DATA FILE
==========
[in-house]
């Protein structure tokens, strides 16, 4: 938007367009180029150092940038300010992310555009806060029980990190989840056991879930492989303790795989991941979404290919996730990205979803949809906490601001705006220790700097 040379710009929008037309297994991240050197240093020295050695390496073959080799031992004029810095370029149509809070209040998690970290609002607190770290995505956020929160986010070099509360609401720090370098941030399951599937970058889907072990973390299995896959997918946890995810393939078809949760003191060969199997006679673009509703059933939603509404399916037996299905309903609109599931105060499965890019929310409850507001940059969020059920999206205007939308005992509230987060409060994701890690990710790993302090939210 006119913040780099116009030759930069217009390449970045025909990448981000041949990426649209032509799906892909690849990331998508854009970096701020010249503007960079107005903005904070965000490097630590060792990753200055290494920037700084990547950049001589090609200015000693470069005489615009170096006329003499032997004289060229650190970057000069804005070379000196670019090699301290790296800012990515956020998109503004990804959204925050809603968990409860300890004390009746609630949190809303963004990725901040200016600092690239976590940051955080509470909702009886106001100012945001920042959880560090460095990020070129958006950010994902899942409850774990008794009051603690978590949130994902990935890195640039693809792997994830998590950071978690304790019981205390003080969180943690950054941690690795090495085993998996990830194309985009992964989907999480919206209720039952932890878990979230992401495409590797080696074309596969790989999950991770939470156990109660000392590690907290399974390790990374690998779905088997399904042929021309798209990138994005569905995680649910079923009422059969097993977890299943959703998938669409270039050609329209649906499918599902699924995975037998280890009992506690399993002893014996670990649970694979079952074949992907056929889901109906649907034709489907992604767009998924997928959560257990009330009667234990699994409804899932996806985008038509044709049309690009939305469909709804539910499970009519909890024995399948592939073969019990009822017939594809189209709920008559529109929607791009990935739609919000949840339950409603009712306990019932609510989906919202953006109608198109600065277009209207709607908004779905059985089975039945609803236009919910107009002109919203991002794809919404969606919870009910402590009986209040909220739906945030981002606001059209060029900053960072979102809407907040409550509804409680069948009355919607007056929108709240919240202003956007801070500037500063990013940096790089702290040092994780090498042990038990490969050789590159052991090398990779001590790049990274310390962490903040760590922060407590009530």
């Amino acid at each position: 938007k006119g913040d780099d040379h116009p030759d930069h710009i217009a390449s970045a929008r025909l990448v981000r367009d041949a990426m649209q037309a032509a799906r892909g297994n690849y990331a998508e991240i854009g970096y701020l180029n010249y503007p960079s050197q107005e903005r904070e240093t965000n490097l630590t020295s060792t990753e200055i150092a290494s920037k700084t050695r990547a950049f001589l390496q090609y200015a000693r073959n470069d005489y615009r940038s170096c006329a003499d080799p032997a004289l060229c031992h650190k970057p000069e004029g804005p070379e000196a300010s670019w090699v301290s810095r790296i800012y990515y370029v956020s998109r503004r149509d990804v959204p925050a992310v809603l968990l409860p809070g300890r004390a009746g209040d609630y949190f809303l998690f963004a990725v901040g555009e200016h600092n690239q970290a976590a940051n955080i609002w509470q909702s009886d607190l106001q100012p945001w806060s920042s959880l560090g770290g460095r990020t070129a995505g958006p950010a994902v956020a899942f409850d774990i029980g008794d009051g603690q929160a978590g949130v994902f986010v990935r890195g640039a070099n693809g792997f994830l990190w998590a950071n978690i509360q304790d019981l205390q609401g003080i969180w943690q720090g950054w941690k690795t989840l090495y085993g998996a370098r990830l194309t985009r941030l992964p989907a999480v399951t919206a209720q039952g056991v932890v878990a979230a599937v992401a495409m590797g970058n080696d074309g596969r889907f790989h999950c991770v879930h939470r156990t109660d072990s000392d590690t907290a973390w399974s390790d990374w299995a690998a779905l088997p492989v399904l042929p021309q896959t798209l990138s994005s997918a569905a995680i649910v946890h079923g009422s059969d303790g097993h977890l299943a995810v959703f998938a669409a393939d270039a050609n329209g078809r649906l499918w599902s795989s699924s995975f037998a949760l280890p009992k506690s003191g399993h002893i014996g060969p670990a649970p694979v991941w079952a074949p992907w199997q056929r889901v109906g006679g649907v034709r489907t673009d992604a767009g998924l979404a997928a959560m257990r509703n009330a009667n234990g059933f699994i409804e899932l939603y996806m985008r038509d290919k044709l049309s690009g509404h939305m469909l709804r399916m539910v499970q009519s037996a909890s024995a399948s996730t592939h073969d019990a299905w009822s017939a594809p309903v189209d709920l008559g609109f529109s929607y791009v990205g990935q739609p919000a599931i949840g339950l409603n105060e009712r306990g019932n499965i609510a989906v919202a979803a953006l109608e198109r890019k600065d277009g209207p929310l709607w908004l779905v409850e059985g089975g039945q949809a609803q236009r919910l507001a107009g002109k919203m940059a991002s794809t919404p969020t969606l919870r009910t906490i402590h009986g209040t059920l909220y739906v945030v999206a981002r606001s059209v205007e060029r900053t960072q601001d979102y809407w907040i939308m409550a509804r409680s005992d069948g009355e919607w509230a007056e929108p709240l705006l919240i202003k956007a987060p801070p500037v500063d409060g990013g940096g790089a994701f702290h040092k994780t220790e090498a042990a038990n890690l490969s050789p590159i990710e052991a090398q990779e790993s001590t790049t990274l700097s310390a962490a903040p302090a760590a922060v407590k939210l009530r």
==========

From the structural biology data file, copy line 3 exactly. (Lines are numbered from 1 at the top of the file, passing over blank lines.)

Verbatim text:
């Amino acid at each position: 938007k006119g913040d780099d040379h116009p030759d930069h710009i217009a390449s970045a929008r025909l990448v981000r367009d041949a990426m649209q037309a032509a799906r892909g297994n690849y990331a998508e991240i854009g970096y701020l180029n010249y503007p960079s050197q107005e903005r904070e240093t965000n490097l630590t020295s060792t990753e200055i150092a290494s920037k700084t050695r990547a950049f001589l390496q090609y200015a000693r073959n470069d005489y615009r940038s170096c006329a003499d080799p032997a004289l060229c031992h650190k970057p000069e004029g804005p070379e000196a300010s670019w090699v301290s810095r790296i800012y990515y370029v956020s998109r503004r149509d990804v959204p925050a992310v809603l968990l409860p809070g300890r004390a009746g209040d609630y949190f809303l998690f963004a990725v901040g555009e200016h600092n690239q970290a976590a940051n955080i609002w509470q909702s009886d607190l106001q100012p945001w806060s920042s959880l560090g770290g460095r990020t070129a995505g958006p950010a994902v956020a899942f409850d774990i029980g008794d009051g603690q929160a978590g949130v994902f986010v990935r890195g640039a070099n693809g792997f994830l990190w998590a950071n978690i509360q304790d019981l205390q609401g003080i969180w943690q720090g950054w941690k690795t989840l090495y085993g998996a370098r990830l194309t985009r941030l992964p989907a999480v399951t919206a209720q039952g056991v932890v878990a979230a599937v992401a495409m590797g970058n080696d074309g596969r889907f790989h999950c991770v879930h939470r156990t109660d072990s000392d590690t907290a973390w399974s390790d990374w299995a690998a779905l088997p492989v399904l042929p021309q896959t798209l990138s994005s997918a569905a995680i649910v946890h079923g009422s059969d303790g097993h977890l299943a995810v959703f998938a669409a393939d270039a050609n329209g078809r649906l499918w599902s795989s699924s995975f037998a949760l280890p009992k506690s003191g399993h002893i014996g060969p670990a649970p694979v991941w079952a074949p992907w199997q056929r889901v109906g006679g649907v034709r489907t673009d992604a767009g998924l979404a997928a959560m257990r509703n009330a009667n234990g059933f699994i409804e899932l939603y996806m985008r038509d290919k044709l049309s690009g509404h939305m469909l709804r399916m539910v499970q009519s037996a909890s024995a399948s996730t592939h073969d019990a299905w009822s017939a594809p309903v189209d709920l008559g609109f529109s929607y791009v990205g990935q739609p919000a599931i949840g339950l409603n105060e009712r306990g019932n499965i609510a989906v919202a979803a953006l109608e198109r890019k600065d277009g209207p929310l709607w908004l779905v409850e059985g089975g039945q949809a609803q236009r919910l507001a107009g002109k919203m940059a991002s794809t919404p969020t969606l919870r009910t906490i402590h009986g209040t059920l909220y739906v945030v999206a981002r606001s059209v205007e060029r900053t960072q601001d979102y809407w907040i939308m409550a509804r409680s005992d069948g009355e919607w509230a007056e929108p709240l705006l919240i202003k956007a987060p801070p500037v500063d409060g990013g940096g790089a994701f702290h040092k994780t220790e090498a042990a038990n890690l490969s050789p590159i990710e052991a090398q990779e790993s001590t790049t990274l700097s310390a962490a903040p302090a760590a922060v407590k939210l009530r």